‘The Man Who Fell To Earth’ Review: Chiwetel Ejiofor Soars in a Strong Start to Showtime’s Pseudo-Sequel

“The Man Who Fell To Earth” has never made for light entertainment. Walter Tevis’ 1963 novel set a dire trajectory, and David Bowie’s 1976 film, among many changes, sticks with the sentiment. An alien arrives in America, hoping to save his species from a distant planet, and… things do not go as planned. The arc, after all, is right there in the title (no matter how you read it).

So viewers familiar with the original template may be on their heels a bit after the latest adaptation — a serialized drama from showrunners Alex Kurtzmann (“Fringe,” “Star Trek: Discovery”) and Jenny Lumet (“Rachel Getting Married,” “Clarice”)  — opens in media res. No, the flash-forward isn’t a surprise (please make them stop), but the hopeful promise made by Chiwetel Ejiofor’s outer space visitor speaking to an auditorium of avid fans as a “man” who’s not only well-established, but widely beloved… well, that’s a pivot. And the early hours of Showtime’s sequel series keep the surprises coming. Whether it’s Ejiofor’s fluid embrace of his spaceman’s outlandish human behavior or the episodes’ effective balance of silly, heartwarming character-building with a brisk pace and weighty gravitas, “The Man Who Fell To Earth” is… fun now?

Where once there stood a suited gentleman, now walks a naked drifter. The premiere jumps back to the start of our immigrant’s story, beginning with his awkward arrival on Earth. Stumbling through the New Mexico night, Ejiofor’s yet-unnamed extraterrestrial is almost immediately arrested for trespassing, having wandered into an angry white man’s backyard for a sip of water. OK, to be fair, maybe he takes more than a sip. Maybe when the cops show up, he’s got four feet of a watering hose down his throat. But hey, who among us couldn’t benefit from better hydration? Let that peculiarity slide.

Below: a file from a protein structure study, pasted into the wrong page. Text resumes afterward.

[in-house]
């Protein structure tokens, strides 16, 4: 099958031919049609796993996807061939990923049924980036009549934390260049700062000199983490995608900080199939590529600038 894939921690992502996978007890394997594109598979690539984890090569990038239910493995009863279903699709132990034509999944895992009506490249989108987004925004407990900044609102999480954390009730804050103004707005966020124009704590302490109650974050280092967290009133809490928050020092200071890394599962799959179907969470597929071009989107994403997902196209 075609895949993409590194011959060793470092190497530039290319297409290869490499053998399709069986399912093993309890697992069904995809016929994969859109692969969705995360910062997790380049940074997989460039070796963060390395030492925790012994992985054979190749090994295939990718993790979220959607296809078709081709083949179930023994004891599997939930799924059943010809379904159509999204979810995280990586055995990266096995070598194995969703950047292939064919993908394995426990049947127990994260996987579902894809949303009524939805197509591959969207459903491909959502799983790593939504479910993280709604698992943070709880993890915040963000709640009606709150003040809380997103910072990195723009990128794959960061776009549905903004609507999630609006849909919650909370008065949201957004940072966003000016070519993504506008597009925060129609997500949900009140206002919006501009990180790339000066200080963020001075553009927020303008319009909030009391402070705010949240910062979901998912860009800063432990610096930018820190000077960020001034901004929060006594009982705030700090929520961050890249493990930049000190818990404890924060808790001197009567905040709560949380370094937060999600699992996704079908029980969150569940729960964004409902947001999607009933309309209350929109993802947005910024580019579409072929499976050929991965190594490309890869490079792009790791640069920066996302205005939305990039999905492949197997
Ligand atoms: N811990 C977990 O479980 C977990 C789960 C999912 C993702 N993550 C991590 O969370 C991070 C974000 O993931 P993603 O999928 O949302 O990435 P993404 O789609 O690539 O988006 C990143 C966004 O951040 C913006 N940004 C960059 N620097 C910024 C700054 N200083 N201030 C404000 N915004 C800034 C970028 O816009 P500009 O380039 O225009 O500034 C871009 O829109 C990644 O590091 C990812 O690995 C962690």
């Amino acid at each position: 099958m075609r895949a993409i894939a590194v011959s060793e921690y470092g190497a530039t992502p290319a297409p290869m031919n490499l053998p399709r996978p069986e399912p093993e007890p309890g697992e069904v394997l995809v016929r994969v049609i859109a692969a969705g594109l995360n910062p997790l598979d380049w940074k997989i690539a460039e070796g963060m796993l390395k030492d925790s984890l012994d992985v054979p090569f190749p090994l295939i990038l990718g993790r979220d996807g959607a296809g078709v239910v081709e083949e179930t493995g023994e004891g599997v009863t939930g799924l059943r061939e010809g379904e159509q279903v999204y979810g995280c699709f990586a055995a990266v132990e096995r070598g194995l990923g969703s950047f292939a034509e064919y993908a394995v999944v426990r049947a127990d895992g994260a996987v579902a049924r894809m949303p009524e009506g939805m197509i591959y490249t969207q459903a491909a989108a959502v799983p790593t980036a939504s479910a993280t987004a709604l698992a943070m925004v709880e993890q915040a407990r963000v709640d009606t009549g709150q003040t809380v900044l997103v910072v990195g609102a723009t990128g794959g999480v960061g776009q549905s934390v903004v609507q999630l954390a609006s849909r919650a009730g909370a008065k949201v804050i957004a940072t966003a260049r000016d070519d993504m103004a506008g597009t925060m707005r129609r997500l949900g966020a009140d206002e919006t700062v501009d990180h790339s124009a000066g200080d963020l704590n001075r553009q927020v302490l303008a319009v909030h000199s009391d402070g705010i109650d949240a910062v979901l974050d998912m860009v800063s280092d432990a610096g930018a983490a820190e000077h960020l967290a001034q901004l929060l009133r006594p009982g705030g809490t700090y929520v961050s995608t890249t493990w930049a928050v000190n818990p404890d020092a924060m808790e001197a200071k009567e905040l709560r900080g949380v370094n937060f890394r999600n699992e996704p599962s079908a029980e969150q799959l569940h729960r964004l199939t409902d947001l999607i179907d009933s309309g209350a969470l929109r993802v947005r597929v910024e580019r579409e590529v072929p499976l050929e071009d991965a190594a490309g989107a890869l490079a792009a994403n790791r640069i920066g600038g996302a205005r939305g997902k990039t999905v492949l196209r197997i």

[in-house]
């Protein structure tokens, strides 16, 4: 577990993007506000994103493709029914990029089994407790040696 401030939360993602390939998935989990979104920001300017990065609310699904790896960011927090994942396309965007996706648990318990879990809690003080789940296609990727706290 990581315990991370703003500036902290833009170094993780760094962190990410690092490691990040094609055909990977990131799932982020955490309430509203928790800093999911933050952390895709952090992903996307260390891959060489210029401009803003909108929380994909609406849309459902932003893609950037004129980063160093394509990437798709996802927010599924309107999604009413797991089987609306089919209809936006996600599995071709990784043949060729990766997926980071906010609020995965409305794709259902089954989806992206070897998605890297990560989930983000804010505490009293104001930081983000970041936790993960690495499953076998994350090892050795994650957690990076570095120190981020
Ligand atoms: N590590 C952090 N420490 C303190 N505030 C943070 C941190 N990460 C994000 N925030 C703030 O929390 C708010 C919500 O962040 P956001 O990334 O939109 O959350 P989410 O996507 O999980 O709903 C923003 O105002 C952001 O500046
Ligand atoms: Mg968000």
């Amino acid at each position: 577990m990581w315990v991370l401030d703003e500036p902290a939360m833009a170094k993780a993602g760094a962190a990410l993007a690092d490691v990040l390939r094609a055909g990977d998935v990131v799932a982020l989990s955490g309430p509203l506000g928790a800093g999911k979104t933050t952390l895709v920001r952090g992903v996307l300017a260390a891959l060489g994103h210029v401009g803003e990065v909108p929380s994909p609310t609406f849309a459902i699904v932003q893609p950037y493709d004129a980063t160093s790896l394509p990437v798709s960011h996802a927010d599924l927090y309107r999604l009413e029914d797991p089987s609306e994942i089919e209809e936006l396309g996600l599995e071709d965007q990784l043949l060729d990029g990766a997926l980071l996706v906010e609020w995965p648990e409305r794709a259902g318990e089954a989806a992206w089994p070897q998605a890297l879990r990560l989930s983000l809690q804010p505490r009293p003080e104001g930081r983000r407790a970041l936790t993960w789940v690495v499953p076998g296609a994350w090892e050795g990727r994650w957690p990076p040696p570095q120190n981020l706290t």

But the next morning, as he’s interrogated by an officer played by Martha Plimpton, he’s overwhelmed by stimuli: From the near-silence of a pencil scratching on a police sketch pad to the intrusive blaring of a TV news show, Ejiofor hears it all. While disorienting — and episode director Kurtzman shoots the scene with extreme close-ups on each noisemaker, paired with exaggerated sound effects — it’s also helpful. He’s trying to learn to communicate, which the officer, named K. Faraday, learns when she asks him his name and he simply repeats hers.

Nevertheless, it sticks. “Faraday” uses his phone call to contact Justin Falls (Naomie Harris), who he claims is integral to his mission. At first, it’s hard to see how. Justin spends her days getting paid under the table for cleaning up toxic sludge from local construction sites. She then uses that meager earnings to pay a drug dealer for her father’s medication — prescription drugs otherwise unavailable to her. Then she goes home to take care of her adolescent daughter, before starting the cycle over the next day. But between shifts, we learn Justin used to be a scholar focused on fusion power, and Faraday needs her help building a machine using a similar fuel source.